Recently, the FDA (Food and Drug Administration) announced a ban on trans fats. Trans fats have been popular since the 1960s due to their ability to spread easily after being taken out of the fridge and keep foods from going bad too quickly. It wasn’t until recent years that the health risks of trans fats was fully recognized. But how are they bad for you and why did the FDA move forward with this particular ban?
According to the National Heart, Lung, and Blood Institute, trans fats are an â€œunsaturated fatty acid of a type occurring in margarines and manufactured cooking oils as a result of the hydrogenation process. Consumption of such acids is thought to increase the risk of atherosclerosis.”
Basically, trans fats are the byproduct of partially hydrogenated oils (PHOs) that help preserve the shelf life of certain foods and add to the overall flavor. Crisco is an infamous example of a hydrogenated shortening product. Unfortunately, the ramifications of eating trans fats are far worse than we previously imagined.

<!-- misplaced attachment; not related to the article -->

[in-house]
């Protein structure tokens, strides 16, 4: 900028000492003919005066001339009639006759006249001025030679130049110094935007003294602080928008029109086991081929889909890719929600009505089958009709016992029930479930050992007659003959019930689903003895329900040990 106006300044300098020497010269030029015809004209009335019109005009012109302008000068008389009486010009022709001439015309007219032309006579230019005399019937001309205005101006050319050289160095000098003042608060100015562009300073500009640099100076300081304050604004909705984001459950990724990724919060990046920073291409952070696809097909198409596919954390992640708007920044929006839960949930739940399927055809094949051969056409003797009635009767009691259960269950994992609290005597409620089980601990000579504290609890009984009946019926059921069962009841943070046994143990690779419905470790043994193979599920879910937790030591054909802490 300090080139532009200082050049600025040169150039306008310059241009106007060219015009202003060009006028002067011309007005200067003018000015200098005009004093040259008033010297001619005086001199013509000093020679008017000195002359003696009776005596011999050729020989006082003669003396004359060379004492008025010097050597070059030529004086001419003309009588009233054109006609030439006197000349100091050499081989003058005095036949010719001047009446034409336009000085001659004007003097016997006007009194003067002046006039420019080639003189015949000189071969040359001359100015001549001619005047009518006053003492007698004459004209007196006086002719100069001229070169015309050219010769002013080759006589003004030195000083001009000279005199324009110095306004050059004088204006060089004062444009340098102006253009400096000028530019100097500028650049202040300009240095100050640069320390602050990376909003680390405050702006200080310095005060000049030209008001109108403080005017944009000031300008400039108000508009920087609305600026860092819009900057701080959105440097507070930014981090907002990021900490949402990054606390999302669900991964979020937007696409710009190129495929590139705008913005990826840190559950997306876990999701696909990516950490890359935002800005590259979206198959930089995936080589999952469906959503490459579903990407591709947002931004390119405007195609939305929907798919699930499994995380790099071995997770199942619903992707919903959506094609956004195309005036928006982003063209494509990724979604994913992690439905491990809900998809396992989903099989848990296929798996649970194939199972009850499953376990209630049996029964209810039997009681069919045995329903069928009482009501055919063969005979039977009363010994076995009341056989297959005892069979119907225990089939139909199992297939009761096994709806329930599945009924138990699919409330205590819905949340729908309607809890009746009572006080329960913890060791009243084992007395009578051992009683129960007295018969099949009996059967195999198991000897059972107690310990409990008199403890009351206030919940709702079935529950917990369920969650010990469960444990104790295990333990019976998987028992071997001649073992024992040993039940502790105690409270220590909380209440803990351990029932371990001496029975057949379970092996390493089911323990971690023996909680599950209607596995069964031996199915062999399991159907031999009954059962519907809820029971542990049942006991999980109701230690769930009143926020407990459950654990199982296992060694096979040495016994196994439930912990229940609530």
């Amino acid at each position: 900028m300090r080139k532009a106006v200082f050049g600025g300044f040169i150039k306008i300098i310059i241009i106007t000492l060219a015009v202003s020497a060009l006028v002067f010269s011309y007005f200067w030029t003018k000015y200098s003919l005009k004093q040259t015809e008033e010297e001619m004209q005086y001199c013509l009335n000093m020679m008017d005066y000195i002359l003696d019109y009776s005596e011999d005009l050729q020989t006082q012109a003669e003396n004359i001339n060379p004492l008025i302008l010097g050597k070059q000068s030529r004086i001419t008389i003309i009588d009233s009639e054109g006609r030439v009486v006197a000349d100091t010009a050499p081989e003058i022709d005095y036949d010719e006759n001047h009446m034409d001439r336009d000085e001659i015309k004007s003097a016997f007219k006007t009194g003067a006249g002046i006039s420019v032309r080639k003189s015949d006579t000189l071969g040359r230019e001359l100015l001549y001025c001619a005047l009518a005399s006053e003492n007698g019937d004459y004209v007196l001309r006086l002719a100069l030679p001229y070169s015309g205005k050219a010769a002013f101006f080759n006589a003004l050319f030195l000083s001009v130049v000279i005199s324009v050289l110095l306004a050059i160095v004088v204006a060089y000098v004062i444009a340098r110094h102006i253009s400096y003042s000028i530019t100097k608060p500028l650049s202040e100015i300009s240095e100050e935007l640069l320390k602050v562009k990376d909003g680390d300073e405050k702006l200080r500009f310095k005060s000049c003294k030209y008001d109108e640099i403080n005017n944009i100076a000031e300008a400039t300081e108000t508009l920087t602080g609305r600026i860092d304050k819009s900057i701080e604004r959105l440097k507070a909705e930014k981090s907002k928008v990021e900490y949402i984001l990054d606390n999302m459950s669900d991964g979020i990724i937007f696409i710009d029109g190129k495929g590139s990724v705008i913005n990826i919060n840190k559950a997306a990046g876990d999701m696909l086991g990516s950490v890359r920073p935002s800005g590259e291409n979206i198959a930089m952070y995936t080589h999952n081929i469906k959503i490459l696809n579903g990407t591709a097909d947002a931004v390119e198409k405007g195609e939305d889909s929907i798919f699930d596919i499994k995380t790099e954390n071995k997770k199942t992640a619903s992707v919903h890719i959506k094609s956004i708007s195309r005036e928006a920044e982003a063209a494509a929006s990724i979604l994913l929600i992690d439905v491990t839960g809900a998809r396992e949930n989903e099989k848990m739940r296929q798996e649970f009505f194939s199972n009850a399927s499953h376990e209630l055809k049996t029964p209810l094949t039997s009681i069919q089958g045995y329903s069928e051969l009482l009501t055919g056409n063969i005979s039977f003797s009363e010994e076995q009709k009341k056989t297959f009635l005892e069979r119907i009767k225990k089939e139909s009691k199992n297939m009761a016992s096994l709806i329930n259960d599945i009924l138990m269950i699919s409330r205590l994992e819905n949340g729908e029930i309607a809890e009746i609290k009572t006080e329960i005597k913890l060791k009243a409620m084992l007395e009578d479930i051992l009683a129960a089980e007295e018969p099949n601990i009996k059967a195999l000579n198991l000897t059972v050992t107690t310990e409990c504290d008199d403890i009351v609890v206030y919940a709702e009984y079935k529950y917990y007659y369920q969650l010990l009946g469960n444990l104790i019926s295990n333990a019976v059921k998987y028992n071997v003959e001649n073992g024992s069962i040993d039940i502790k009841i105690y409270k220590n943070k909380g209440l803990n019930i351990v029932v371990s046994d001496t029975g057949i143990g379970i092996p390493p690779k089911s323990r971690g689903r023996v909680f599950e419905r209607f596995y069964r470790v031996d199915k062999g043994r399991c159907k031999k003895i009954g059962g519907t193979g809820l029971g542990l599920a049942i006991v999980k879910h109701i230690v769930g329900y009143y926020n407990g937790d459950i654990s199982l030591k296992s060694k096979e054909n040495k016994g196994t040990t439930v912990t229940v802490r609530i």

Trans fats have been linked to heart disease and a slew of other health problems such as high cholesterol and type-2 diabetes. Trans fat builds up in the arteries, the pathways of oxygenated blood moving from your heart to the rest of your body, and can harden into plaque. This plaque will eventually block your arteries, resulting in a heart attack.
The FDA is responsible for maintaining public health by assuring that what they eat is safe. By banning trans fats, they are helping to ensure that everyone is healthier and reduce the risk of health complications brought on by trans fats.
According to the FDA, the foods that most commonly contain trans-fat and you should do your best to avoid are:
There are, of course, many more. While the ban has already taken effect, companies have a full three years to fully rid their products of trans-fats and replace them with healthier substitutes. Therefore, make sure you always read the nutrition label on all food you buy